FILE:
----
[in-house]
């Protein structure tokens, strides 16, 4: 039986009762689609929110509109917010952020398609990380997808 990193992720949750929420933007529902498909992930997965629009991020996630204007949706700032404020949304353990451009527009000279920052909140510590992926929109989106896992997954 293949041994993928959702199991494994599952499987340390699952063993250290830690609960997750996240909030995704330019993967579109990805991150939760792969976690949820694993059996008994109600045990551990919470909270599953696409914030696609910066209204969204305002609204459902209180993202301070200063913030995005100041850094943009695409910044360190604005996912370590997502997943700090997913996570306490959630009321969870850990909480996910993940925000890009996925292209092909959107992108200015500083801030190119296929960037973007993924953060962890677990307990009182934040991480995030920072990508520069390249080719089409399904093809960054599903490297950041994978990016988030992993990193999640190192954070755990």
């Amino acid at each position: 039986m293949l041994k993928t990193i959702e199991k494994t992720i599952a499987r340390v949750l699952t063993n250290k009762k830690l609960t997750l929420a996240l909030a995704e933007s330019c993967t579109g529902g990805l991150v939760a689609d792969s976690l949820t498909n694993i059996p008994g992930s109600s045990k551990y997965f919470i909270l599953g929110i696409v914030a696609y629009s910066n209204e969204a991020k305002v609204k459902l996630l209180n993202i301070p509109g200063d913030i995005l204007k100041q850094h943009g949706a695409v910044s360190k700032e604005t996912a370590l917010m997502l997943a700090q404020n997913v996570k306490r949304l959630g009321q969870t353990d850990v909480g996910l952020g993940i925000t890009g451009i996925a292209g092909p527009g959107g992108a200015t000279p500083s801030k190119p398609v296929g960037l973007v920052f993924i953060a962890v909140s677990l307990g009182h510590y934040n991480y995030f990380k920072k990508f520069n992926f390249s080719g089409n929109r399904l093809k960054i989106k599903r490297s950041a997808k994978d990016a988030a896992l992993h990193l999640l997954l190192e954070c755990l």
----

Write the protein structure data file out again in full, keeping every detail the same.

[in-house]
């Protein structure tokens, strides 16, 4: 039986009762689609929110509109917010952020398609990380997808 990193992720949750929420933007529902498909992930997965629009991020996630204007949706700032404020949304353990451009527009000279920052909140510590992926929109989106896992997954 293949041994993928959702199991494994599952499987340390699952063993250290830690609960997750996240909030995704330019993967579109990805991150939760792969976690949820694993059996008994109600045990551990919470909270599953696409914030696609910066209204969204305002609204459902209180993202301070200063913030995005100041850094943009695409910044360190604005996912370590997502997943700090997913996570306490959630009321969870850990909480996910993940925000890009996925292209092909959107992108200015500083801030190119296929960037973007993924953060962890677990307990009182934040991480995030920072990508520069390249080719089409399904093809960054599903490297950041994978990016988030992993990193999640190192954070755990």
């Amino acid at each position: 039986m293949l041994k993928t990193i959702e199991k494994t992720i599952a499987r340390v949750l699952t063993n250290k009762k830690l609960t997750l929420a996240l909030a995704e933007s330019c993967t579109g529902g990805l991150v939760a689609d792969s976690l949820t498909n694993i059996p008994g992930s109600s045990k551990y997965f919470i909270l599953g929110i696409v914030a696609y629009s910066n209204e969204a991020k305002v609204k459902l996630l209180n993202i301070p509109g200063d913030i995005l204007k100041q850094h943009g949706a695409v910044s360190k700032e604005t996912a370590l917010m997502l997943a700090q404020n997913v996570k306490r949304l959630g009321q969870t353990d850990v909480g996910l952020g993940i925000t890009g451009i996925a292209g092909p527009g959107g992108a200015t000279p500083s801030k190119p398609v296929g960037l973007v920052f993924i953060a962890v909140s677990l307990g009182h510590y934040n991480y995030f990380k920072k990508f520069n992926f390249s080719g089409n929109r399904l093809k960054i989106k599903r490297s950041a997808k994978d990016a988030a896992l992993h990193l999640l997954l190192e954070c755990l």